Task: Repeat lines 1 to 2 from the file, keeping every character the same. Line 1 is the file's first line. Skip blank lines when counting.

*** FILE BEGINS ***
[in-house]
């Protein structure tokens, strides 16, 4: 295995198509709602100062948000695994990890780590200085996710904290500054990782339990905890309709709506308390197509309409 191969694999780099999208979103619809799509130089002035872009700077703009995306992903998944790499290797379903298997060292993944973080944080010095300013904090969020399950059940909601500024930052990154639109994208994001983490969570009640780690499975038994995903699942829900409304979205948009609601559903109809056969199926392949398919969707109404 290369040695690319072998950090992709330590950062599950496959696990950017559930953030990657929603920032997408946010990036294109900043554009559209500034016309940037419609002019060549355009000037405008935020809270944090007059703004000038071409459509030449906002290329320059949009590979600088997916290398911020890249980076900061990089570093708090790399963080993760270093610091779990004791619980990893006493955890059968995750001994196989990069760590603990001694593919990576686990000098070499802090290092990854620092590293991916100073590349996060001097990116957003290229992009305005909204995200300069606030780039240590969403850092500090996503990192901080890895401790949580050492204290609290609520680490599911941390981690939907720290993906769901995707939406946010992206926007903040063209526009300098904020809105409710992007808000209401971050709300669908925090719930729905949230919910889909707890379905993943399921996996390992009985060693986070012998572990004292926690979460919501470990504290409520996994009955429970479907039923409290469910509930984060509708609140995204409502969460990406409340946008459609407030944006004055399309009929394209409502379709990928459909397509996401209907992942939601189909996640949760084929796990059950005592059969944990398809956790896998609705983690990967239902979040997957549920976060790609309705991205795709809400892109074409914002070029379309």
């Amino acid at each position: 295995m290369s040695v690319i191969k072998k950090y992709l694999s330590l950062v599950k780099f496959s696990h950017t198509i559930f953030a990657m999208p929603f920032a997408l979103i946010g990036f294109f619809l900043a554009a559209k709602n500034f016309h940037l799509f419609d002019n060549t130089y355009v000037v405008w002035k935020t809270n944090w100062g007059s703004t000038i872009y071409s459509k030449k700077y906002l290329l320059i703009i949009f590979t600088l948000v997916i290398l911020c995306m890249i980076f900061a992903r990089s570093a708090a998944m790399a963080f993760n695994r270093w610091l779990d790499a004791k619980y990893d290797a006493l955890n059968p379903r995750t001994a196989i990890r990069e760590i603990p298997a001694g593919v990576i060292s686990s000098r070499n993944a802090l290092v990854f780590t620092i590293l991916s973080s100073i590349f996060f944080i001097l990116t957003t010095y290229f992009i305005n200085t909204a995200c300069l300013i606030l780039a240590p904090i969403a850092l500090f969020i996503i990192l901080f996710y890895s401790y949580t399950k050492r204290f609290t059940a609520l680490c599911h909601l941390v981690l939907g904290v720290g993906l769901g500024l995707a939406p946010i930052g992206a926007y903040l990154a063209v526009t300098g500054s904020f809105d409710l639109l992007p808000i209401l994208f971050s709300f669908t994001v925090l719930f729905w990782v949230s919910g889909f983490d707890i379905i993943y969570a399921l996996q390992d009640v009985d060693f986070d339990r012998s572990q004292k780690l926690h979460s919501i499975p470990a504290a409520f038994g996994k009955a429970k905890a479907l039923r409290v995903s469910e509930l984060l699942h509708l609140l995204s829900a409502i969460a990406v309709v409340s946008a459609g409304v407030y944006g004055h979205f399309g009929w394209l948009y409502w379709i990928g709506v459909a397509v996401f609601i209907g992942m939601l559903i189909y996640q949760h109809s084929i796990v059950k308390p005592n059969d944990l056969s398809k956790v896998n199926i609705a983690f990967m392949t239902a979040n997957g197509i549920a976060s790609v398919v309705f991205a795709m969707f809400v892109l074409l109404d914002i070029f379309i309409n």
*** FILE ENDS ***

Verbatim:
[in-house]
């Protein structure tokens, strides 16, 4: 295995198509709602100062948000695994990890780590200085996710904290500054990782339990905890309709709506308390197509309409 191969694999780099999208979103619809799509130089002035872009700077703009995306992903998944790499290797379903298997060292993944973080944080010095300013904090969020399950059940909601500024930052990154639109994208994001983490969570009640780690499975038994995903699942829900409304979205948009609601559903109809056969199926392949398919969707109404 290369040695690319072998950090992709330590950062599950496959696990950017559930953030990657929603920032997408946010990036294109900043554009559209500034016309940037419609002019060549355009000037405008935020809270944090007059703004000038071409459509030449906002290329320059949009590979600088997916290398911020890249980076900061990089570093708090790399963080993760270093610091779990004791619980990893006493955890059968995750001994196989990069760590603990001694593919990576686990000098070499802090290092990854620092590293991916100073590349996060001097990116957003290229992009305005909204995200300069606030780039240590969403850092500090996503990192901080890895401790949580050492204290609290609520680490599911941390981690939907720290993906769901995707939406946010992206926007903040063209526009300098904020809105409710992007808000209401971050709300669908925090719930729905949230919910889909707890379905993943399921996996390992009985060693986070012998572990004292926690979460919501470990504290409520996994009955429970479907039923409290469910509930984060509708609140995204409502969460990406409340946008459609407030944006004055399309009929394209409502379709990928459909397509996401209907992942939601189909996640949760084929796990059950005592059969944990398809956790896998609705983690990967239902979040997957549920976060790609309705991205795709809400892109074409914002070029379309």